Sidebar: Singlish, lah!

An Essential Guide to Singlish by Miel Prudencio Ma

You’ve probably heard of Spanglish. If not in the real sense, then at least related to the semi-charming but ultimately forgettable movie starring Adam Sandler and Penelope Cruz. Well Singlish is kind of like that. Only instead of a mix between English and Spanish it’s a language that has English at its core and is sprinkled with expressions from Malay and various Chinese and Indian dialects.

Let me give you a quick history lesson. The island nation of Singapore was a British colony from the early 1800’s until it declared independence in 1965. Until the Brits came the island was sparsely populated, so Sir Stamford Raffles came up with a city plan for this future trading post. But the Brits couldn’t build it themselves. Many Chinese, Malaysians, and Indians emigrated from their home countries to Singapore and participated in the development of the colony.

Back to present day: we have a country that is a melting pot of cultures where many residents are bi- or tri-lingual. We have English as the official language of the education system and the government. And we have Singlish, a colloquial blend of the official and the familiar.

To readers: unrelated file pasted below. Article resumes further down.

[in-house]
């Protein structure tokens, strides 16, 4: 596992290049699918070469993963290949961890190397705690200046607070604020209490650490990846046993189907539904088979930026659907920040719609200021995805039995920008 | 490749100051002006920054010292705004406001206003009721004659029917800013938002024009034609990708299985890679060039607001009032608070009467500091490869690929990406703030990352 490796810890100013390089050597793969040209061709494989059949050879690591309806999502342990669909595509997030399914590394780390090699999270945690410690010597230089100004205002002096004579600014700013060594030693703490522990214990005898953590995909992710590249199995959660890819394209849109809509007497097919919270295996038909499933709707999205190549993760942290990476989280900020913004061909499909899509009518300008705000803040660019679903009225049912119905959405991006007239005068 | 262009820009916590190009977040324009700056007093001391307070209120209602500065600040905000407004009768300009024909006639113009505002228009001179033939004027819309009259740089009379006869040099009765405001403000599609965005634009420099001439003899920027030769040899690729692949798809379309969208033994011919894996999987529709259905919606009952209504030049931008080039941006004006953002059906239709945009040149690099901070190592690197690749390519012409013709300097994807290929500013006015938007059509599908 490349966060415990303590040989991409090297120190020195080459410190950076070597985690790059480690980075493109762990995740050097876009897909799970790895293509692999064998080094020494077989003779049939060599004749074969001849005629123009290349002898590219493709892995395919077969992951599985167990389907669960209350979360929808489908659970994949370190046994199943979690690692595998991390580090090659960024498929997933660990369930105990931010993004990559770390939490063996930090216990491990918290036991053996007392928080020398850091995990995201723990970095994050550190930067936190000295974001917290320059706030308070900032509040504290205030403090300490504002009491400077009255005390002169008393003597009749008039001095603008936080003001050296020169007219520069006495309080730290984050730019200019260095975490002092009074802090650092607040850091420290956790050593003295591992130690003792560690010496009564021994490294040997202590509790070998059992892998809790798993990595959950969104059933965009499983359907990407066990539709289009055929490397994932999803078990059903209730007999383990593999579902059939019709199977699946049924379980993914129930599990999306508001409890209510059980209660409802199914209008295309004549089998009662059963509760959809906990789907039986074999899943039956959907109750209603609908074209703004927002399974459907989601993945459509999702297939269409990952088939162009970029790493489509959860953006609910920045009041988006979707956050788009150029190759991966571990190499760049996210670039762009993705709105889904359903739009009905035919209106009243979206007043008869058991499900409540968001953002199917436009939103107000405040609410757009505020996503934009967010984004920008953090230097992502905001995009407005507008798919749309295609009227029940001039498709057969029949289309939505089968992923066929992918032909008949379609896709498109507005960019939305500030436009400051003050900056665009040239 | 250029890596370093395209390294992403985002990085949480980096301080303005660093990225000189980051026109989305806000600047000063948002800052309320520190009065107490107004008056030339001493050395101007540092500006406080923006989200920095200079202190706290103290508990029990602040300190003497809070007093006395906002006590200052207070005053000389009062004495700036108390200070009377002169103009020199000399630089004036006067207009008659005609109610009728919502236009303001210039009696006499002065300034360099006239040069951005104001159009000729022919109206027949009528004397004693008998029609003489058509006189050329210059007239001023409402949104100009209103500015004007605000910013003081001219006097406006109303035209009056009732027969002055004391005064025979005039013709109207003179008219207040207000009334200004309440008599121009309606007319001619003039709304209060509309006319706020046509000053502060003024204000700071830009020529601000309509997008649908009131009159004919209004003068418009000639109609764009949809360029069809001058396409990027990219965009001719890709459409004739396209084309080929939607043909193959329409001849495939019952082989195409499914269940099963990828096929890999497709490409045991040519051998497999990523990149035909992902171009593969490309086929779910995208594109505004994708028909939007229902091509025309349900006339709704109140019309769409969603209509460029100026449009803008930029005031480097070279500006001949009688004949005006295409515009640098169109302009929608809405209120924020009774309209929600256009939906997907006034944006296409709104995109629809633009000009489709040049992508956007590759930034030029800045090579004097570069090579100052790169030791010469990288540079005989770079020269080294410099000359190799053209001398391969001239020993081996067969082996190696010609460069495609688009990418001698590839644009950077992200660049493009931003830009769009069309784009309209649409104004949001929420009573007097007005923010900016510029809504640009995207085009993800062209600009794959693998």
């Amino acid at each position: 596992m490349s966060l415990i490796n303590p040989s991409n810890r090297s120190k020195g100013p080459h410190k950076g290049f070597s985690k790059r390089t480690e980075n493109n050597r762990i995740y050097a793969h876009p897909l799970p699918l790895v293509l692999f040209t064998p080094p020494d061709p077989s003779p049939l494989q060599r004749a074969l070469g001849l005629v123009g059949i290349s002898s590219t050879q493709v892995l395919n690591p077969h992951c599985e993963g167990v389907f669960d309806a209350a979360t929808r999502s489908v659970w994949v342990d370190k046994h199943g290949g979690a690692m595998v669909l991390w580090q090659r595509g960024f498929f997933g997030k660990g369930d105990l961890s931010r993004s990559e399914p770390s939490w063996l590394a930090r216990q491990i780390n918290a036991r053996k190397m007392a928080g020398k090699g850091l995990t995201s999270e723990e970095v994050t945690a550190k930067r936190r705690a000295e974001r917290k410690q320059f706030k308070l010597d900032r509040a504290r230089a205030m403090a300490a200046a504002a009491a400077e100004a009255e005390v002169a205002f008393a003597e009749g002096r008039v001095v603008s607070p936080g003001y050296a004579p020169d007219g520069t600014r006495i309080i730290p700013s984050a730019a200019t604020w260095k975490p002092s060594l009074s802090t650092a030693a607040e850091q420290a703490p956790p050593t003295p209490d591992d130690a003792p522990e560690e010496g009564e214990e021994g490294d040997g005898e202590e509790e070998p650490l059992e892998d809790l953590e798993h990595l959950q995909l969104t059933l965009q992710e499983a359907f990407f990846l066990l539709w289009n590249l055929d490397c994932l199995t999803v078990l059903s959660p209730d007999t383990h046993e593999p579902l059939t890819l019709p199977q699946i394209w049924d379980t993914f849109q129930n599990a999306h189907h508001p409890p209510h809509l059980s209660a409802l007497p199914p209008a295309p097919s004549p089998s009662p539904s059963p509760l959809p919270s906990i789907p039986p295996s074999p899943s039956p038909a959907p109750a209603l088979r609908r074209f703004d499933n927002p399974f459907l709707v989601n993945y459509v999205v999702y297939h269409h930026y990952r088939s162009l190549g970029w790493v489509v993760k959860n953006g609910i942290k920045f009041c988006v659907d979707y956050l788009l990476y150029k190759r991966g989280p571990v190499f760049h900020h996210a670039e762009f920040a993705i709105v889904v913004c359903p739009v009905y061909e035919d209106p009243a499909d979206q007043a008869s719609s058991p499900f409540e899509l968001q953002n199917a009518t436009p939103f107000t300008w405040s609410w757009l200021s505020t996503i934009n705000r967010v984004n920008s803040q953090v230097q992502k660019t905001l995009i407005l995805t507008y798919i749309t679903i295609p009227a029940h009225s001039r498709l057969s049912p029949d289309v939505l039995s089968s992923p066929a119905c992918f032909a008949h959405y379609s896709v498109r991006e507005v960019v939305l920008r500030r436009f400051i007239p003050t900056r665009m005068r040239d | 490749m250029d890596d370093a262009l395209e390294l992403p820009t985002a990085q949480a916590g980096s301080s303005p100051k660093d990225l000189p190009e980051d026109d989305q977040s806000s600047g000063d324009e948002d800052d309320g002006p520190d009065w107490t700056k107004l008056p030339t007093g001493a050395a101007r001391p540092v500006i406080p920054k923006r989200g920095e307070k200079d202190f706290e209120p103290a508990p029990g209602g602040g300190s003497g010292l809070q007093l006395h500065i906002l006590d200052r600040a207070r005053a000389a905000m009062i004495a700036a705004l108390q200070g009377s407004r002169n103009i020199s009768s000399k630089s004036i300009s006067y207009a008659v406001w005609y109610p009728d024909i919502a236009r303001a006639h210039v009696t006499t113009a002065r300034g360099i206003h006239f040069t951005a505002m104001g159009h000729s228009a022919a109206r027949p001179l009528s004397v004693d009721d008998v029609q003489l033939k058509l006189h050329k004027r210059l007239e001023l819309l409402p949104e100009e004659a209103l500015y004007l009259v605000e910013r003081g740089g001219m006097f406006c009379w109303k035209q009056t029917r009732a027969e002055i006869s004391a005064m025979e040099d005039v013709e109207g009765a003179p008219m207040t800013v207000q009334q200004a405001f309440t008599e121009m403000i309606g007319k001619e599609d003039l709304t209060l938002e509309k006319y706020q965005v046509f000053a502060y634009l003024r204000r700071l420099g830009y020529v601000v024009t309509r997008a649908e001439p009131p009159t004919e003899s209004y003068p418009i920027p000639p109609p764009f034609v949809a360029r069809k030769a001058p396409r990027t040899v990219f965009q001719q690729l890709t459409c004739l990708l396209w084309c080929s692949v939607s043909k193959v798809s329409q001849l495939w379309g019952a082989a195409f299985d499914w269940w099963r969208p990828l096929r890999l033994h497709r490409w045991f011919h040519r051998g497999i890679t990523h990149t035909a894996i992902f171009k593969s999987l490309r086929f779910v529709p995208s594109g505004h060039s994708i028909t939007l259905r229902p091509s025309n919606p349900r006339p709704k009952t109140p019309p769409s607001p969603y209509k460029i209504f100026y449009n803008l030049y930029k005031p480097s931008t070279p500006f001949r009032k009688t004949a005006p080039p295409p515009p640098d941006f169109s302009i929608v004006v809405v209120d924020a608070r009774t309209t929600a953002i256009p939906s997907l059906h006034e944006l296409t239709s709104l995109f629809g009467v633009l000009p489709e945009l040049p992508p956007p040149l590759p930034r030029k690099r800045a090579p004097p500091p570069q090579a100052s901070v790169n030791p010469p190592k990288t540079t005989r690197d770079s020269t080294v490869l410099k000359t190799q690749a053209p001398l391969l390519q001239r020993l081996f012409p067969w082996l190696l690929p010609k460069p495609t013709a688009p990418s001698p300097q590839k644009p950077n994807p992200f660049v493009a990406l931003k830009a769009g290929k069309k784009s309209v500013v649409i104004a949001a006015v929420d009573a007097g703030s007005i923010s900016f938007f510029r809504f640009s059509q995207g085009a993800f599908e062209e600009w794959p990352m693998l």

The most common Singlish expression I’ve heard is “lah”, a word that’s used at the end of a sentence for emphasis: “That big dog, lah!” (Lexi looks like a horse to locals), or “Dun have lah” (as in ‘no we don’t carry size 9 sandals, are you crazy? Women aren’t supposed to have feet that big’).

My favorite Singlish expression is the use of the word “can” as affirmative answer to any question:

     Q: “Hey Michael, can you get me a glass of wine?”

     A: “Can.”

     Q: “And while you’re up how about some dark chocolate… and a foot massage?”

     A: “Also can.”

Another interesting feature of Singlish is to repeat words twice. In my photography class we learned techniques for walk walk photography (sightseeing) and were taught that zoom lenses make the far far near near and wide angle lenses make the near near far far. My Makansutra book (Singapore food guide) lists the best of the best eateries as die die must try.

I was planning on learning some Dutch in preparation for our next posting but maybe I’ll just pick up the book in the picture above and see how fluent I can become in Singlish during our last 4-5 months on this funny little island. Must try, lah!


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